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Streaming Services and Talented Artists

By Aya Darwish

Streaming Services Boom!

Lockdown and self-isolation that forced us to stay at home have changed many things in our lives, including our entertainment behaviors. Since we spent more time at home during the quarantine, we may have subscribed to some streaming services such as Netflix, thus increasing the demand on streaming services in 2020. According to Conviva, the viewing time peaked and increased globally by 44%in 2020. As a natural outcome of the high demand on streaming services, new streaming services providers entered the market, old streaming services providers flourished and sought to increase their market shares. With the 2020’s boom in the number of subscribers, the number of broadcasted series, movies, and documentaries also skyrocketed. Apart from the commercial perspective, the rapid increase in streaming services has unleashed creativity and encouraged scriptwriters and talented creators to create more content. However, this was not the first boom in this industry since Netflix started to produce its movies, films, and documentaries in 2013 under “Netflix Original” in parallel with buying TV rights.

The Foggy Path of Talented Artists and Creators

Talented creators are in the midst of the crossroads, as they compete on who will get more followers/subscribers/viewers. This is what the world was busy doing in 2020.

This trend has become clearer in different fields, whatever your talent is. One can benefit from this through work that can be done at one of the different platforms. Movies, programs, documentaries, children’s content, teenage content, adult content, and every type of content are available according to your talent and what you want to do.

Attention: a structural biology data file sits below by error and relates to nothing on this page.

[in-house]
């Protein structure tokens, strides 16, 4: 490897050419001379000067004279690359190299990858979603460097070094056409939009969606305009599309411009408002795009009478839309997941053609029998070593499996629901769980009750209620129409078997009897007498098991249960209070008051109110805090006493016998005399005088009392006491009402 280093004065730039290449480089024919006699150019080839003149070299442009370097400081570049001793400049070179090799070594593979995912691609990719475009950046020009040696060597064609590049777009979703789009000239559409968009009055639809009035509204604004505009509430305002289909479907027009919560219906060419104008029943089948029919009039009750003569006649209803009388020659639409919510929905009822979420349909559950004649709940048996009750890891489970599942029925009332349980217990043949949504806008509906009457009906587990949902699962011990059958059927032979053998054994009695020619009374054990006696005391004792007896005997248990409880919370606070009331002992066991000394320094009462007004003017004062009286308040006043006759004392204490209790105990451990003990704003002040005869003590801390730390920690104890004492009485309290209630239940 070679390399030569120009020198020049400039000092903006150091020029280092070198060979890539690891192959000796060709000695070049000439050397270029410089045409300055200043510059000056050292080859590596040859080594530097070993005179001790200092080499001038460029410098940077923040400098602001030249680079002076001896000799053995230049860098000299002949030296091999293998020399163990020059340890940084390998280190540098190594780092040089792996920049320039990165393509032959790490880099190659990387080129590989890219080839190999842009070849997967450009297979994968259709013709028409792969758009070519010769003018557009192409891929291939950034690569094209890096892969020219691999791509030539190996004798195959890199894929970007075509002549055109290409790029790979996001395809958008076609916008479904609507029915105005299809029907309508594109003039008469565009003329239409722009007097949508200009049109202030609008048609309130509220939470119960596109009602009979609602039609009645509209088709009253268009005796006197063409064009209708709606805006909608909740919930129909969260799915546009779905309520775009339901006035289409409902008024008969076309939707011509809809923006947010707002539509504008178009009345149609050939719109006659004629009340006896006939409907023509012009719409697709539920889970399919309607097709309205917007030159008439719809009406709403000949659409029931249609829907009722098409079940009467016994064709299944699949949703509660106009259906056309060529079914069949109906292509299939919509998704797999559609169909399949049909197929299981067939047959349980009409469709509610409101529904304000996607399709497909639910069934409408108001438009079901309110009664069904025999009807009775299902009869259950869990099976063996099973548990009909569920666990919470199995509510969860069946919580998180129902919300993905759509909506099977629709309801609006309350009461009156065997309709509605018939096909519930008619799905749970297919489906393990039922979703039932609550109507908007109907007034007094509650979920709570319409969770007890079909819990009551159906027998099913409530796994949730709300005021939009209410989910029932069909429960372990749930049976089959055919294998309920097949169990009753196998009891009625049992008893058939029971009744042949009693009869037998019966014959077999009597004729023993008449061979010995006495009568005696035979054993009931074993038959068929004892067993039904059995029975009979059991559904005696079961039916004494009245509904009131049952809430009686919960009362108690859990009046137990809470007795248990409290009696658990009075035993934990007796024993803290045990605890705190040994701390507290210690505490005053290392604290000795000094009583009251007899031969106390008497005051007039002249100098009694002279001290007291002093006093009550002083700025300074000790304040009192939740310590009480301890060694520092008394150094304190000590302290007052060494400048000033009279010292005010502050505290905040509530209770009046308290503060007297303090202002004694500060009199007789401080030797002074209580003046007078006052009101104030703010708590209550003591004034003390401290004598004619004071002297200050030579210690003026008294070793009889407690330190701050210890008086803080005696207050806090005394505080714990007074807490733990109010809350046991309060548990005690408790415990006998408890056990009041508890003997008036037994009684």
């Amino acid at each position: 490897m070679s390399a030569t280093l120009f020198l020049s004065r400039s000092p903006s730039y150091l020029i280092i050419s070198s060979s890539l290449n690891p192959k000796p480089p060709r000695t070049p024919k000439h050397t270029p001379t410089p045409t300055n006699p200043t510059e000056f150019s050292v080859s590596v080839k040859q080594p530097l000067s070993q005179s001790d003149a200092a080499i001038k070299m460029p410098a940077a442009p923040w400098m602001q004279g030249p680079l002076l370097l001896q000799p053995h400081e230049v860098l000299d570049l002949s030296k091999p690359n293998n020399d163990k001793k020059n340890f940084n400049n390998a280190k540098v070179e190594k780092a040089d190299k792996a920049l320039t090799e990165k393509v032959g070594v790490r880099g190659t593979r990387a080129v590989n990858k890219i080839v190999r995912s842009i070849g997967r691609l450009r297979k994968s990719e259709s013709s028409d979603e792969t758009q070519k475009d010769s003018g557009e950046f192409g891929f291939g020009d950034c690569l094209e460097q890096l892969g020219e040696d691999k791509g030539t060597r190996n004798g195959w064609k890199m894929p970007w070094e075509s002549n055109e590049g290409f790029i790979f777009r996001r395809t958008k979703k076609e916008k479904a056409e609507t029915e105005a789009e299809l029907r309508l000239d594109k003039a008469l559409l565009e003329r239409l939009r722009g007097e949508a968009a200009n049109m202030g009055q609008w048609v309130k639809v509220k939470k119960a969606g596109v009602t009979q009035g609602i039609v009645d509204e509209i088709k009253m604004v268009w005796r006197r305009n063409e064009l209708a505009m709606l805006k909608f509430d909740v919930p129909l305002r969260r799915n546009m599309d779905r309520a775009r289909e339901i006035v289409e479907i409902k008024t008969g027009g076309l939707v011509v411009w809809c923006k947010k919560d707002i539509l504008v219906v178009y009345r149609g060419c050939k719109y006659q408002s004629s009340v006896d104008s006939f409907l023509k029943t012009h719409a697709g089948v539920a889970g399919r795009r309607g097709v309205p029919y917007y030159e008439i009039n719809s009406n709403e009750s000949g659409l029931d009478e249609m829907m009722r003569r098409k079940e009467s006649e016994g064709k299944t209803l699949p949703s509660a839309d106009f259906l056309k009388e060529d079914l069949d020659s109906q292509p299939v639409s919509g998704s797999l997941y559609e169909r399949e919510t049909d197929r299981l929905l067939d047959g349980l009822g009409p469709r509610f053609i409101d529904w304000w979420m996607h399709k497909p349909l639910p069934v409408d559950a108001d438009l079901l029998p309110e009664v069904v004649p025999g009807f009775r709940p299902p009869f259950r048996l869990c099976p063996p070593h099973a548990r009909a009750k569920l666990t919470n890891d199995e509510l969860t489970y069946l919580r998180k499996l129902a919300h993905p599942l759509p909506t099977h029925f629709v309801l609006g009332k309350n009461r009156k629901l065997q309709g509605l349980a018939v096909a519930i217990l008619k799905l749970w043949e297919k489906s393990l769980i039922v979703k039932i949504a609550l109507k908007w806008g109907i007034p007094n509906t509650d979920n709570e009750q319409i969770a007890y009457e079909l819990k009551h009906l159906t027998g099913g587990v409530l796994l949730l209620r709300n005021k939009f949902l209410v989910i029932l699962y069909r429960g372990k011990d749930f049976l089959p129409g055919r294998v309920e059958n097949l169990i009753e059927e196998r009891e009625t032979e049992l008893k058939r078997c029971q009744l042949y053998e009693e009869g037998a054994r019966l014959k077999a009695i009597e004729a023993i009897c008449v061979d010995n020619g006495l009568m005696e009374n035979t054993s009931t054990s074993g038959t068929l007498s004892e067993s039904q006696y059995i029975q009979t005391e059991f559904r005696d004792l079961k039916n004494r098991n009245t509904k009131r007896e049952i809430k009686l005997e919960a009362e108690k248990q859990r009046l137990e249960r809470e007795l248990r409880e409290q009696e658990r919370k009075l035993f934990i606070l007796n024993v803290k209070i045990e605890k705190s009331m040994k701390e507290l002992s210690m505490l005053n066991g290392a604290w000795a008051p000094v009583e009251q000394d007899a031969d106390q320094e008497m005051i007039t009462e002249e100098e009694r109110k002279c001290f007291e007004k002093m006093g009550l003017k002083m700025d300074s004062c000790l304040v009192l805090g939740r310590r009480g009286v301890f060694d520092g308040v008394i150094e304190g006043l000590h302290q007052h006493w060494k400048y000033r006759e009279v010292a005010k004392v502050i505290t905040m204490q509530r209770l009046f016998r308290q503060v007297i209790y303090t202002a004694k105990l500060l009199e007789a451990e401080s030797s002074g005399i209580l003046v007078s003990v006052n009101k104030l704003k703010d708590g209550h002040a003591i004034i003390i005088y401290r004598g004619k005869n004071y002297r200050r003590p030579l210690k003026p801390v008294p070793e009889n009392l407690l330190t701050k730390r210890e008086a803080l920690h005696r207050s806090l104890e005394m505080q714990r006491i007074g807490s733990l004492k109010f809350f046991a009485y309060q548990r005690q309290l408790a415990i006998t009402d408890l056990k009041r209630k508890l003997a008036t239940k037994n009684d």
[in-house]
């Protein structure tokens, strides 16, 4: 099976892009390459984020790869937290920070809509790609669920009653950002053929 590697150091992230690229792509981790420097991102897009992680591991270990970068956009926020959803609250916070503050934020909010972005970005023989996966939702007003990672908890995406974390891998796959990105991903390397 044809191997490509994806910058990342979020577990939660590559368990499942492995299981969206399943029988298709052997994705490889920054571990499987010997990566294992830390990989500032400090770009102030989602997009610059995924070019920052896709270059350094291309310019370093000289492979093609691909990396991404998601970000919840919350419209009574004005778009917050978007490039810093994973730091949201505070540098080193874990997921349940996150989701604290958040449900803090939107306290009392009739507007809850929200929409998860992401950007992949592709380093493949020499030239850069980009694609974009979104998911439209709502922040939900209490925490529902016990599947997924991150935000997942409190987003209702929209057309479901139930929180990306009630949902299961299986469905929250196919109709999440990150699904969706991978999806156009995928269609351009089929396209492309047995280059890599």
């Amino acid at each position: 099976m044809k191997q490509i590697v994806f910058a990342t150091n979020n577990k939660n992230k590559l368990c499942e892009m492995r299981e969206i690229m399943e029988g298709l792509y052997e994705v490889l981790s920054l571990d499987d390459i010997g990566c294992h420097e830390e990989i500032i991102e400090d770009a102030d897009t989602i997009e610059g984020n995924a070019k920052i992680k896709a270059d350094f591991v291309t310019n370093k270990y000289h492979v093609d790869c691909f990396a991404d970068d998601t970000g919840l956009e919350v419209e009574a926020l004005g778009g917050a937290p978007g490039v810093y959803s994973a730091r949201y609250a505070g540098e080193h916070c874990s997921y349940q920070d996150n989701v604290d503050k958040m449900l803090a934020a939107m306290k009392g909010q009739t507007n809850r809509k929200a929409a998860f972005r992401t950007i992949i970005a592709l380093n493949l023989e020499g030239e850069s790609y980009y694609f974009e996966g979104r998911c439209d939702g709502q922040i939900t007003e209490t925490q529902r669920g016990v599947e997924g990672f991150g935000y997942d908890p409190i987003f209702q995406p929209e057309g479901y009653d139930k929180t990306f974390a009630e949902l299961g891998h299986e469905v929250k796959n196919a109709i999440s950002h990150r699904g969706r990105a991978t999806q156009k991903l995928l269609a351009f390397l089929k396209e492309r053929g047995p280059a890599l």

This impetus allowed even young creators to join the increased demand. But one wonders if such impetus will end soon. The main driver behind it is the change in recreational behavior, but now with the return of outdoor activities, will subscribers keep those subscriptions?

One person is usually involved in about five platforms – that was according to a survey done on 1,907 people in the US by Hub Entertainment Research – which is not much different from the rest of the world. If this industry started to witness a decline in growth rates, would it open the door to get rid of that huge number of creators who produce that content? Will the field remain tempting for startups to open more platforms, or will the high demand for creating platforms disappear? Will the current platforms adopt new strategies to maintain subscribers, such as reducing the subscription rate to a minimum? It is still too early to conduct deep studies on this boom in that industry.

However, the fate of these creators who joined the field in that period might be foggy. Should they think of other professions? Would the industry retain the most talented and then weed out people who haven’t coped with the fierce competition and the constant development?


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